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This post is from the non-Reed Smith side of the blog.

Choice of law doesn’t get too much attention here at the DDL blog. That is due in some part to the fact that there really isn’t a defense-oriented position to take on it. Which state’s law should apply is a very case-specific analysis and in any given case, you might come out differently. It really depends on which state’s law is more favorable to your legal arguments in a particular scenario. The second reason it probably doesn’t get much attention from us is that in most personal injury, products liability cases, plaintiff’s home state’s law governs – the law where the injury occurred.

But what about when a plaintiff lives in one state but seeks medical treatment in another. Not to be considered disparaging of the many excellent healthcare facilities in southern New Jersey (where this blogger resides), but when you live a stone’s throw from some of the leading specialists in the country who happen to be across the state line in Philadelphia, you take that ride across the Ben Franklin Bridge. That’s not an unusual situation, making the choice of law question of interest.

In Finnerty v. Howmedica Osteonics Corp., 2016 U.S. Dist. LEXIS 123071, *2 (D. Nev. Sep. 12, 2016), plaintiff, a resident of Nevada, sought medical treatment from an orthopedic oncologist located in California. Plaintiff had cancer in his left leg that required either amputation of the leg or a total knee replacement. Plaintiff opted for the replacement and defendant’s modular replacement device was implanted. Id. At the time of surgery, plaintiff was “clinically obese.” Id. The surgery took place in March 2005 and plaintiff had no complications until 2011 – over 6 years later. Id. at *2-3. In August 2011, plaintiff started working as a shuttle driver for a car rental company. The job required him to lift luggage, weighing up to 80 pounds, on a repetitive basis. Id. at *3. In December 2011, while lifting luggage, plaintiff heard a “pop” in his left knee. During revision surgery, it was discovered that the implanted device had fractured. Id. Plaintiff continued to suffer complications and eventually his left leg was amputated.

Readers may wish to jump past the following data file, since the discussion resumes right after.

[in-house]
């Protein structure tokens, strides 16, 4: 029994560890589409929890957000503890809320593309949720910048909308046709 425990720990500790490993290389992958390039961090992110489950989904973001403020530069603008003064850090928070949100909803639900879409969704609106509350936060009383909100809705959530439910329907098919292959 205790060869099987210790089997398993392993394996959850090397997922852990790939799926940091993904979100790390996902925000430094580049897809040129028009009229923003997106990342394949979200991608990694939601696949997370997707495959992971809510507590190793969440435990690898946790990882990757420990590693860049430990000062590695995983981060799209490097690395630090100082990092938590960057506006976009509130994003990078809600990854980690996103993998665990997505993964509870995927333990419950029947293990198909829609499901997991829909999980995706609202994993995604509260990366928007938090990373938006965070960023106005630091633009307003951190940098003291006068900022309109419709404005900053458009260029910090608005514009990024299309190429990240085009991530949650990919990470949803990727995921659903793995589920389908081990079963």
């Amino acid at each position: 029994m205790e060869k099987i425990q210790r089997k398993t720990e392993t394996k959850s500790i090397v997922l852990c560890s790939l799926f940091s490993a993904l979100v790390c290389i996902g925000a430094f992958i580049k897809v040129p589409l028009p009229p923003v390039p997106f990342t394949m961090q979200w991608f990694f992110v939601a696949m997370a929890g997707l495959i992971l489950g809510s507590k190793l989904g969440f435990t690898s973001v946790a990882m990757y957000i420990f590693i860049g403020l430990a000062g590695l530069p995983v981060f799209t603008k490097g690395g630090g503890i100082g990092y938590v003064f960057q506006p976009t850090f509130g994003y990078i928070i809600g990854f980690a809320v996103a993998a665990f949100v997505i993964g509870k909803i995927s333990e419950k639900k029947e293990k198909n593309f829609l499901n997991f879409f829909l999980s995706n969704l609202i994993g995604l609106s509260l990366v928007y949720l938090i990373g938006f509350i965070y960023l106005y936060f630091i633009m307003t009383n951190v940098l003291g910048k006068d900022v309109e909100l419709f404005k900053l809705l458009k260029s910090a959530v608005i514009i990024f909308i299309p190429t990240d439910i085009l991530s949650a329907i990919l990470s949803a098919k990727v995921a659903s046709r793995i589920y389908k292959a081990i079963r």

Plaintiff sued the device manufacturer alleging failure to warn, negligence, strict liability design defect, manufacturing defect, and breach of express and implied warranty. Id. Defendant moved for summary judgment on all counts.

Because plaintiff resides in Nevada but underwent implantation of the medical device in California, the parties disputed which state’s law applied – but only as to the failure to warn claim. Id. at *7. We discuss the impact of that decision below, but we’ll focus on the failure to warn claim first.